NHS and my son

Last week, I posted this post and this follow-up post on an experience I had with the National Health Service (NHS).  You all made some excellent comments (and I apologize I have not replied to many; I am a sinking ship here).  A few months ago, I also posted this.  Today, we present another encounter this expatriate family has had with socialized medicine.  Hopefully, this week or next, there will be one more post in this series.  As before, comments and respectful discussion are very welcome.

            At first I thought it was diaper rash, but that made no sense because he was daytime potty trained.  Probably not diaper rash, despite the delicate location of the angry red bumps.  We tried creams.  I suspected that if I took him to the doctor too quickly, he would tell me it was just a rash or eczema and send me along home on the assumption it would clear up on its own.   

We have private insurance, which in the UK means that we have additional coverage on top of NHS, so that if we are referred to a private physician, it is covered.  We have to go through our NHS general practitioner first, of course, as he is the gatekeeper.  So, after two months of creams, we took Zachary to our NHS general practitioner.

            “Eczema,” he declared.

            Really?  I myself have eczema, and this did not fit the usual profile.  It was persistent, and it did not go away with the usual creams.  The doctor gave me a new one, with nice things like hydrocortisone.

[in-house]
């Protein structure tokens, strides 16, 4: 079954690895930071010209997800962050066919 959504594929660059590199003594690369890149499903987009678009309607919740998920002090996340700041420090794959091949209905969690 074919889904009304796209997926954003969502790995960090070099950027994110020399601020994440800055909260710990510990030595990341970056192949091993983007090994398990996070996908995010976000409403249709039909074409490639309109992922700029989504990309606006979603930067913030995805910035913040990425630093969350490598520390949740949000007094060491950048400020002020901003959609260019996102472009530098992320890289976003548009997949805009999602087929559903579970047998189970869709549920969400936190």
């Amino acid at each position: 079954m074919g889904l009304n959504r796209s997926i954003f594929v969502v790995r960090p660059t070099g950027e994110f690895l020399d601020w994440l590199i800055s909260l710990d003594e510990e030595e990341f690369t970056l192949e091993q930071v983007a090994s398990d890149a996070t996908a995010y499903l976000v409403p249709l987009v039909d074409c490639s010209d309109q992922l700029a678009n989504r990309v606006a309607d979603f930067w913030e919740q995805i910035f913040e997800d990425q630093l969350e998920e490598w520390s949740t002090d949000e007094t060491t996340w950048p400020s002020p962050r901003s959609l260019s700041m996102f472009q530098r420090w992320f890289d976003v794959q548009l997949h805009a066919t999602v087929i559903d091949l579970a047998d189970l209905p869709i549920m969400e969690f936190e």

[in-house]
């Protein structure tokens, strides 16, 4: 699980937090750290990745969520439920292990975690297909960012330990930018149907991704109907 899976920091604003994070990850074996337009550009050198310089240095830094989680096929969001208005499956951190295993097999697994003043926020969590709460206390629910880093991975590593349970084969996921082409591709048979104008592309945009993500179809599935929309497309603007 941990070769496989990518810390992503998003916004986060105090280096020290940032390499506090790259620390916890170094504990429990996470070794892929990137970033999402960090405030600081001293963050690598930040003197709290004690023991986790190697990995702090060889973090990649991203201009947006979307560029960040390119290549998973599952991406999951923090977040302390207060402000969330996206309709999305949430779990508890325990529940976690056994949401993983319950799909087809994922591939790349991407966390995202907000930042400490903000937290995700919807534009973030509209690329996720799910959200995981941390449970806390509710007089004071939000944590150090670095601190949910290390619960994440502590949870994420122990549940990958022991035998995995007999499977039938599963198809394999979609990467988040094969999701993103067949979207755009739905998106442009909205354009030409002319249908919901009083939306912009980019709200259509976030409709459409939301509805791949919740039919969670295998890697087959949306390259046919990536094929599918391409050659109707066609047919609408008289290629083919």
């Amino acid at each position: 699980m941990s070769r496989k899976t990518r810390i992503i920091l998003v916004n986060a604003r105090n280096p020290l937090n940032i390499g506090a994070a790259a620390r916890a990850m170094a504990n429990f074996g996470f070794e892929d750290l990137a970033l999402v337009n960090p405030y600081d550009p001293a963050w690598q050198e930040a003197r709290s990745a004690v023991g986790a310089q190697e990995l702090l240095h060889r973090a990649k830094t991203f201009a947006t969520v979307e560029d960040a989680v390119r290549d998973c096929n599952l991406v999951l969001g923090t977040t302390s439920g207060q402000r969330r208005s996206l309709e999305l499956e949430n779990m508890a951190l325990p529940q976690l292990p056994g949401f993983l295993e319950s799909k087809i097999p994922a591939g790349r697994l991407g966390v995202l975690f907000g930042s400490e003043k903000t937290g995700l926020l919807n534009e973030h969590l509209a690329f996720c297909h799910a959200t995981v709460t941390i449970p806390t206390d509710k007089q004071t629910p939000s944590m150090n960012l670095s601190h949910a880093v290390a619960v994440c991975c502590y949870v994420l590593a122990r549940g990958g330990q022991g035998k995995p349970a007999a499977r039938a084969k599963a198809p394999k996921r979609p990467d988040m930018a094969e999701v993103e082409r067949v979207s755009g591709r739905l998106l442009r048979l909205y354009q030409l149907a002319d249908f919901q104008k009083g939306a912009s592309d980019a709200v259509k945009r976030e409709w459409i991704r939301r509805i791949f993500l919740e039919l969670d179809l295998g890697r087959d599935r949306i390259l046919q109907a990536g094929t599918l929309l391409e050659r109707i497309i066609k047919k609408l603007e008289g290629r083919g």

Two months later.  Same GP, since under NHS there are no pediatricians unless the child has a special condition. 

            “Eczema,” he said, seeming bored with my insistence on a treatment.  A new ointment.

            Two months later, we came back.  “Eczema.”  I was starting to feel pretty sorry for my two-year-old son, who had now been walking around with red, itchy bumps for almost six months, but the doctor seemed rather unconcerned.

            “You know,” I said, “since we do have private insurance, perhaps we could see a dermatologist, just to be sure.”

            “Fine.  Who would you like to see?”  He found a name, wrote out the referral.  “I’ll be interested to see how this comes back,” he commented.  “I suspect she will tell you it is eczema and there is nothing to be done.”  Stupid, pain-in-the-ass, spoiled American wasting the medical resources on her demanding notions that everything be treated immediately.